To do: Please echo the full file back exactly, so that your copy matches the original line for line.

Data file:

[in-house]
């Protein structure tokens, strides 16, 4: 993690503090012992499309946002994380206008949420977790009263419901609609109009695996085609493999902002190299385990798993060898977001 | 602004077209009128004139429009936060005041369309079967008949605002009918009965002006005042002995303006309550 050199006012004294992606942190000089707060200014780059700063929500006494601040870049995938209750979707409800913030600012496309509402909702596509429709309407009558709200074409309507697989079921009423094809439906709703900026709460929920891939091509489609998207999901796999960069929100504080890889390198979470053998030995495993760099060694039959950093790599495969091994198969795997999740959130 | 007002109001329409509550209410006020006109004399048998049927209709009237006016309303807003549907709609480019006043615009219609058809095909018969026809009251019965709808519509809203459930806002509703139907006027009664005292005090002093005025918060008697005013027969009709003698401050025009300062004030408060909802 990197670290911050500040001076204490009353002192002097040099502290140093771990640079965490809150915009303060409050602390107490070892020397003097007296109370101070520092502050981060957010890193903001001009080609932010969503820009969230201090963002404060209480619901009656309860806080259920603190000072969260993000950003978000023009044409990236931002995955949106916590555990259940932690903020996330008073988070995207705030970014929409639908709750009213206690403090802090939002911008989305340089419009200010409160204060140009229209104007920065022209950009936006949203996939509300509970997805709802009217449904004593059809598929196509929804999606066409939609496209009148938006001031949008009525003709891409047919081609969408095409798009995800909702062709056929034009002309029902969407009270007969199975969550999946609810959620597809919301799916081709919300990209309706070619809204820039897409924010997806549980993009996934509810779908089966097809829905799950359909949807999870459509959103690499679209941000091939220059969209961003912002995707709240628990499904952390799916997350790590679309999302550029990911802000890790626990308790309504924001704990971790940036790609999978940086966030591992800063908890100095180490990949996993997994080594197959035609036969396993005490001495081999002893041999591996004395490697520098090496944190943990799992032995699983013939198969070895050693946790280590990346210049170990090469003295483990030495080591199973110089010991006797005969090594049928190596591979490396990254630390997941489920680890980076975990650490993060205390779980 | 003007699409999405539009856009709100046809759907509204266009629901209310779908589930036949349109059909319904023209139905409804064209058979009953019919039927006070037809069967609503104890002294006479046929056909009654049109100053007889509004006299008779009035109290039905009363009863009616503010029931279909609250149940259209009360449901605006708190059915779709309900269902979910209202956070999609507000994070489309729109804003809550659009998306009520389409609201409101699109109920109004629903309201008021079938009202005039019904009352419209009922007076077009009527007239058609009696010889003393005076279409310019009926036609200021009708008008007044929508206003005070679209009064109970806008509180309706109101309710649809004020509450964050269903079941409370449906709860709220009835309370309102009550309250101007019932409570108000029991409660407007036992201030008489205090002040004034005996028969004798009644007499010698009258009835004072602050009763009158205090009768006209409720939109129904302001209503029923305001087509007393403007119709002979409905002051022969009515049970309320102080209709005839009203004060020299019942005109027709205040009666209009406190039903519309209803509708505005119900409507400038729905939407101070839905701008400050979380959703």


[in-house]
């Protein structure tokens, strides 16, 4: 993690503090012992499309946002994380206008949420977790009263419901609609109009695996085609493999902002190299385990798993060898977001 | 602004077209009128004139429009936060005041369309079967008949605002009918009965002006005042002995303006309550 050199006012004294992606942190000089707060200014780059700063929500006494601040870049995938209750979707409800913030600012496309509402909702596509429709309407009558709200074409309507697989079921009423094809439906709703900026709460929920891939091509489609998207999901796999960069929100504080890889390198979470053998030995495993760099060694039959950093790599495969091994198969795997999740959130 | 007002109001329409509550209410006020006109004399048998049927209709009237006016309303807003549907709609480019006043615009219609058809095909018969026809009251019965709808519509809203459930806002509703139907006027009664005292005090002093005025918060008697005013027969009709003698401050025009300062004030408060909802 990197670290911050500040001076204490009353002192002097040099502290140093771990640079965490809150915009303060409050602390107490070892020397003097007296109370101070520092502050981060957010890193903001001009080609932010969503820009969230201090963002404060209480619901009656309860806080259920603190000072969260993000950003978000023009044409990236931002995955949106916590555990259940932690903020996330008073988070995207705030970014929409639908709750009213206690403090802090939002911008989305340089419009200010409160204060140009229209104007920065022209950009936006949203996939509300509970997805709802009217449904004593059809598929196509929804999606066409939609496209009148938006001031949008009525003709891409047919081609969408095409798009995800909702062709056929034009002309029902969407009270007969199975969550999946609810959620597809919301799916081709919300990209309706070619809204820039897409924010997806549980993009996934509810779908089966097809829905799950359909949807999870459509959103690499679209941000091939220059969209961003912002995707709240628990499904952390799916997350790590679309999302550029990911802000890790626990308790309504924001704990971790940036790609999978940086966030591992800063908890100095180490990949996993997994080594197959035609036969396993005490001495081999002893041999591996004395490697520098090496944190943990799992032995699983013939198969070895050693946790280590990346210049170990090469003295483990030495080591199973110089010991006797005969090594049928190596591979490396990254630390997941489920680890980076975990650490993060205390779980 | 003007699409999405539009856009709100046809759907509204266009629901209310779908589930036949349109059909319904023209139905409804064209058979009953019919039927006070037809069967609503104890002294006479046929056909009654049109100053007889509004006299008779009035109290039905009363009863009616503010029931279909609250149940259209009360449901605006708190059915779709309900269902979910209202956070999609507000994070489309729109804003809550659009998306009520389409609201409101699109109920109004629903309201008021079938009202005039019904009352419209009922007076077009009527007239058609009696010889003393005076279409310019009926036609200021009708008008007044929508206003005070679209009064109970806008509180309706109101309710649809004020509450964050269903079941409370449906709860709220009835309370309102009550309250101007019932409570108000029991409660407007036992201030008489205090002040004034005996028969004798009644007499010698009258009835004072602050009763009158205090009768006209409720939109129904302001209503029923305001087509007393403007119709002979409905002051022969009515049970309320102080209709005839009203004060020299019942005109027709205040009666209009406190039903519309209803509708505005119900409507400038729905939407101070839905701008400050979380959703």